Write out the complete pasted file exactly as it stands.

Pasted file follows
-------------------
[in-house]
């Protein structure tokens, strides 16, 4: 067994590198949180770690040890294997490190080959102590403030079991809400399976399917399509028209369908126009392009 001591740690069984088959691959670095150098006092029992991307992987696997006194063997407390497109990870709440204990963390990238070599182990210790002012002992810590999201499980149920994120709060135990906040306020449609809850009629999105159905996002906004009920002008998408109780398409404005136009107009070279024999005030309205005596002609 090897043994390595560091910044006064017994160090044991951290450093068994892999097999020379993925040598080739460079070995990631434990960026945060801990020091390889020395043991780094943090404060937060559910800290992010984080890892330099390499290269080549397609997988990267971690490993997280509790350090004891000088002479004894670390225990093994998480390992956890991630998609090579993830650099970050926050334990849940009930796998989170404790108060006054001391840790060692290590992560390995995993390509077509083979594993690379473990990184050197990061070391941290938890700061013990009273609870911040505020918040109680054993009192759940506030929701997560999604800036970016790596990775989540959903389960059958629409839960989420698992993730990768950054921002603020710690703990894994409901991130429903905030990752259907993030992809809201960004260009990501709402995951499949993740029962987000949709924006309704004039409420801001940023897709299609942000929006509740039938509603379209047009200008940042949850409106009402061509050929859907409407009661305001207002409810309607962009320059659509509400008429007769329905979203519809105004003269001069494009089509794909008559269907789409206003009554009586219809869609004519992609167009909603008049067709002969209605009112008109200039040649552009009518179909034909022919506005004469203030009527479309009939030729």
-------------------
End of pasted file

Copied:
[in-house]
């Protein structure tokens, strides 16, 4: 067994590198949180770690040890294997490190080959102590403030079991809400399976399917399509028209369908126009392009 001591740690069984088959691959670095150098006092029992991307992987696997006194063997407390497109990870709440204990963390990238070599182990210790002012002992810590999201499980149920994120709060135990906040306020449609809850009629999105159905996002906004009920002008998408109780398409404005136009107009070279024999005030309205005596002609 090897043994390595560091910044006064017994160090044991951290450093068994892999097999020379993925040598080739460079070995990631434990960026945060801990020091390889020395043991780094943090404060937060559910800290992010984080890892330099390499290269080549397609997988990267971690490993997280509790350090004891000088002479004894670390225990093994998480390992956890991630998609090579993830650099970050926050334990849940009930796998989170404790108060006054001391840790060692290590992560390995995993390509077509083979594993690379473990990184050197990061070391941290938890700061013990009273609870911040505020918040109680054993009192759940506030929701997560999604800036970016790596990775989540959903389960059958629409839960989420698992993730990768950054921002603020710690703990894994409901991130429903905030990752259907993030992809809201960004260009990501709402995951499949993740029962987000949709924006309704004039409420801001940023897709299609942000929006509740039938509603379209047009200008940042949850409106009402061509050929859907409407009661305001207002409810309607962009320059659509509400008429007769329905979203519809105004003269001069494009089509794909008559269907789409206003009554009586219809869609004519992609167009909603008049067709002969209605009112008109200039040649552009009518179909034909022919506005004469203030009527479309009939030729």